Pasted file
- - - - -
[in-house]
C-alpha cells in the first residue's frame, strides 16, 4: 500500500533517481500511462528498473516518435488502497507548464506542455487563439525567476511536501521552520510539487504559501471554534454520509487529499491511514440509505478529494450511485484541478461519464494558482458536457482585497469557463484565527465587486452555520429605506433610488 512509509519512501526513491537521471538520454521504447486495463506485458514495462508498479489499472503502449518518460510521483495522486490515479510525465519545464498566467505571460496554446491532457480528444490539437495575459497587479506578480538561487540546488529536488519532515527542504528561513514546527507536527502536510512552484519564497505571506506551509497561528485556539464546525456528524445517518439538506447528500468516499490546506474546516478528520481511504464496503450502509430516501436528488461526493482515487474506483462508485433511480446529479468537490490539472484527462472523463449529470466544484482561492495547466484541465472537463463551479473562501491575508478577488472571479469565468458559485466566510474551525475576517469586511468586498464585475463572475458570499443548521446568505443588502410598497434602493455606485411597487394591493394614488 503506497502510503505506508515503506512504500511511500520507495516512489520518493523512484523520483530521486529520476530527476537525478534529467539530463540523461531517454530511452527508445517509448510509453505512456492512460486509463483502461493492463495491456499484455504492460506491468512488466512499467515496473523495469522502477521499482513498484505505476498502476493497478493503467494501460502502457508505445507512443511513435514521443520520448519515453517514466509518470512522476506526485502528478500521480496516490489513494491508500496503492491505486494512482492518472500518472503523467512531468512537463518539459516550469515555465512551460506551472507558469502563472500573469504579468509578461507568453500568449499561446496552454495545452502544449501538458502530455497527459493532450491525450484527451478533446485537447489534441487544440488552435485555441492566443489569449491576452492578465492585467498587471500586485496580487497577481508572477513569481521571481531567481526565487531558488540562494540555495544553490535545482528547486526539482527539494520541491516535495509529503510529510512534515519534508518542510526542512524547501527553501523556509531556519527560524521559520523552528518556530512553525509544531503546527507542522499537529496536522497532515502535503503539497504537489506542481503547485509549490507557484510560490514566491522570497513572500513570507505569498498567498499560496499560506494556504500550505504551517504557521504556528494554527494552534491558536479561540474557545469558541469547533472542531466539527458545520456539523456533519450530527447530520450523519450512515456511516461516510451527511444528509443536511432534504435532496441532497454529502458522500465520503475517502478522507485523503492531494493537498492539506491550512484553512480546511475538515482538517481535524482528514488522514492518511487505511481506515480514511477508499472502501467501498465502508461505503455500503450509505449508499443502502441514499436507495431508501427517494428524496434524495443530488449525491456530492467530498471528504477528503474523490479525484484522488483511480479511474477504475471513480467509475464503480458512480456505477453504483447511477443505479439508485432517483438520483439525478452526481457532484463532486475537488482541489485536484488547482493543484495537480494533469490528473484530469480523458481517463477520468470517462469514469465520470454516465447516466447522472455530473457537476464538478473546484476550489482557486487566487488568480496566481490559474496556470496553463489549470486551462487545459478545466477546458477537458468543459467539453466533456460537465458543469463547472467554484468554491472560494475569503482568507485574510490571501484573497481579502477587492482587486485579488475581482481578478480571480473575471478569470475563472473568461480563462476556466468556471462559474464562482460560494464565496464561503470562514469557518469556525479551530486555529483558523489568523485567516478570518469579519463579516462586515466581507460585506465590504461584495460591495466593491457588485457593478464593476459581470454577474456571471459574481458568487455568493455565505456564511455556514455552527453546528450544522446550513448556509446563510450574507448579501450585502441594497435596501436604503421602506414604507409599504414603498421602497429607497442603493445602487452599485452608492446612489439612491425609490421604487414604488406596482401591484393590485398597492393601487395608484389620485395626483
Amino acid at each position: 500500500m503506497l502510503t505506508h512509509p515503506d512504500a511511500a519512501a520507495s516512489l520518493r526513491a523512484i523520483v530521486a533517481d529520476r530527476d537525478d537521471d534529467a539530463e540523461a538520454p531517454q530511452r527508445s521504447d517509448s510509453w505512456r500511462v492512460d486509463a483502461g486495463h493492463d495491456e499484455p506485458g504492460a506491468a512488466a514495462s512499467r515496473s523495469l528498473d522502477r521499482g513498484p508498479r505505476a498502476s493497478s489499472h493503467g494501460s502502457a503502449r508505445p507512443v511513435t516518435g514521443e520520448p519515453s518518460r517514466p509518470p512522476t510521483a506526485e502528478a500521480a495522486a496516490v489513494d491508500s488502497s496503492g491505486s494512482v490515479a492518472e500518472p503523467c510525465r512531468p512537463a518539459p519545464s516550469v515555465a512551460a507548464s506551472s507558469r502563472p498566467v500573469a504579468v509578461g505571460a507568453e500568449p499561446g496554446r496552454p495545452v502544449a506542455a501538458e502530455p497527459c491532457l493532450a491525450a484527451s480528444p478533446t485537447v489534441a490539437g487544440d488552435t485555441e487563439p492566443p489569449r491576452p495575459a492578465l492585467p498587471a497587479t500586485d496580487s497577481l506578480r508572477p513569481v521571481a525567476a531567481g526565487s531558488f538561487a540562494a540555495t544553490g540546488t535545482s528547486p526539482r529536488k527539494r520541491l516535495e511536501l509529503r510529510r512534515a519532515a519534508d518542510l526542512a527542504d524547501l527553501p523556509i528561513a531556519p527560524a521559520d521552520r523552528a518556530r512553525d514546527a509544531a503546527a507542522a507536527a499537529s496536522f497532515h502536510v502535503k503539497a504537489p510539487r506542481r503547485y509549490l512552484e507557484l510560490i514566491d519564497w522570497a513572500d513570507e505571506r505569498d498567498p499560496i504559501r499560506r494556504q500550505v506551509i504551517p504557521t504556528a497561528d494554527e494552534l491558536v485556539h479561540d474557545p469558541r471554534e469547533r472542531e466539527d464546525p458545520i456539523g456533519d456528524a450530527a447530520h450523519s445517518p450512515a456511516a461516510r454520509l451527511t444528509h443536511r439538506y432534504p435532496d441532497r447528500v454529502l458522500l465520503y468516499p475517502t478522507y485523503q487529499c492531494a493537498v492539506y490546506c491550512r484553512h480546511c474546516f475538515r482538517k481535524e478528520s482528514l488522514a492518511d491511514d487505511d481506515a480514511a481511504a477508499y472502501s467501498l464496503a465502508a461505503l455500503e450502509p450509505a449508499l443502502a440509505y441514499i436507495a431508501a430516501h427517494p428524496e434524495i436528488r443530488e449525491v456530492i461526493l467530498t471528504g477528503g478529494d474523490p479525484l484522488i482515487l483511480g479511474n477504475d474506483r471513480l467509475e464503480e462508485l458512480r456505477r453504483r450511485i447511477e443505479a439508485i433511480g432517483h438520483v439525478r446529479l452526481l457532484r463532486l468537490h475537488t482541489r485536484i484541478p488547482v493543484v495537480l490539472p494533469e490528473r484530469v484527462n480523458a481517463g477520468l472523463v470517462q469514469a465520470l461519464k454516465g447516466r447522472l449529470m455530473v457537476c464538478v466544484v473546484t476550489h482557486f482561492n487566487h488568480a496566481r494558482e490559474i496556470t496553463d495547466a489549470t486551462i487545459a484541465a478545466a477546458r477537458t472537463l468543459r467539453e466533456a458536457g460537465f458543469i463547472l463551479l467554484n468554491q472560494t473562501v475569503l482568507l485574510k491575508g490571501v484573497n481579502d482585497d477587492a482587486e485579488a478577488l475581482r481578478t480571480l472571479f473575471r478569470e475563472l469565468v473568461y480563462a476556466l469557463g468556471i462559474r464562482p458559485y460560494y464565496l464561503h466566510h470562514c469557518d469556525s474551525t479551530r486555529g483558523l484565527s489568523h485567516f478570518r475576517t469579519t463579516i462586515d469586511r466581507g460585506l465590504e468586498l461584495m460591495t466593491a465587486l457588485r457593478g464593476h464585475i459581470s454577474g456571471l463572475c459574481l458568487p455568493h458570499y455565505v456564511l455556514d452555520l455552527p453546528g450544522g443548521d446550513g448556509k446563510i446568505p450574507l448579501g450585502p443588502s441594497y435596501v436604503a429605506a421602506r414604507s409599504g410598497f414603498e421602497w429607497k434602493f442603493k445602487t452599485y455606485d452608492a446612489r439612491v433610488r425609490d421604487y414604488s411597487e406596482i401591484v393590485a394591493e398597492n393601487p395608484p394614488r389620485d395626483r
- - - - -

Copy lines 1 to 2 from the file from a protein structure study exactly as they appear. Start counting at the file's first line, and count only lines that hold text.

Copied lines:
[in-house]
C-alpha cells in the first residue's frame, strides 16, 4: 500500500533517481500511462528498473516518435488502497507548464506542455487563439525567476511536501521552520510539487504559501471554534454520509487529499491511514440509505478529494450511485484541478461519464494558482458536457482585497469557463484565527465587486452555520429605506433610488 512509509519512501526513491537521471538520454521504447486495463506485458514495462508498479489499472503502449518518460510521483495522486490515479510525465519545464498566467505571460496554446491532457480528444490539437495575459497587479506578480538561487540546488529536488519532515527542504528561513514546527507536527502536510512552484519564497505571506506551509497561528485556539464546525456528524445517518439538506447528500468516499490546506474546516478528520481511504464496503450502509430516501436528488461526493482515487474506483462508485433511480446529479468537490490539472484527462472523463449529470466544484482561492495547466484541465472537463463551479473562501491575508478577488472571479469565468458559485466566510474551525475576517469586511468586498464585475463572475458570499443548521446568505443588502410598497434602493455606485411597487394591493394614488 503506497502510503505506508515503506512504500511511500520507495516512489520518493523512484523520483530521486529520476530527476537525478534529467539530463540523461531517454530511452527508445517509448510509453505512456492512460486509463483502461493492463495491456499484455504492460506491468512488466512499467515496473523495469522502477521499482513498484505505476498502476493497478493503467494501460502502457508505445507512443511513435514521443520520448519515453517514466509518470512522476506526485502528478500521480496516490489513494491508500496503492491505486494512482492518472500518472503523467512531468512537463518539459516550469515555465512551460506551472507558469502563472500573469504579468509578461507568453500568449499561446496552454495545452502544449501538458502530455497527459493532450491525450484527451478533446485537447489534441487544440488552435485555441492566443489569449491576452492578465492585467498587471500586485496580487497577481508572477513569481521571481531567481526565487531558488540562494540555495544553490535545482528547486526539482527539494520541491516535495509529503510529510512534515519534508518542510526542512524547501527553501523556509531556519527560524521559520523552528518556530512553525509544531503546527507542522499537529496536522497532515502535503503539497504537489506542481503547485509549490507557484510560490514566491522570497513572500513570507505569498498567498499560496499560506494556504500550505504551517504557521504556528494554527494552534491558536479561540474557545469558541469547533472542531466539527458545520456539523456533519450530527447530520450523519450512515456511516461516510451527511444528509443536511432534504435532496441532497454529502458522500465520503475517502478522507485523503492531494493537498492539506491550512484553512480546511475538515482538517481535524482528514488522514492518511487505511481506515480514511477508499472502501467501498465502508461505503455500503450509505449508499443502502441514499436507495431508501427517494428524496434524495443530488449525491456530492467530498471528504477528503474523490479525484484522488483511480479511474477504475471513480467509475464503480458512480456505477453504483447511477443505479439508485432517483438520483439525478452526481457532484463532486475537488482541489485536484488547482493543484495537480494533469490528473484530469480523458481517463477520468470517462469514469465520470454516465447516466447522472455530473457537476464538478473546484476550489482557486487566487488568480496566481490559474496556470496553463489549470486551462487545459478545466477546458477537458468543459467539453466533456460537465458543469463547472467554484468554491472560494475569503482568507485574510490571501484573497481579502477587492482587486485579488475581482481578478480571480473575471478569470475563472473568461480563462476556466468556471462559474464562482460560494464565496464561503470562514469557518469556525479551530486555529483558523489568523485567516478570518469579519463579516462586515466581507460585506465590504461584495460591495466593491457588485457593478464593476459581470454577474456571471459574481458568487455568493455565505456564511455556514455552527453546528450544522446550513448556509446563510450574507448579501450585502441594497435596501436604503421602506414604507409599504414603498421602497429607497442603493445602487452599485452608492446612489439612491425609490421604487414604488406596482401591484393590485398597492393601487395608484389620485395626483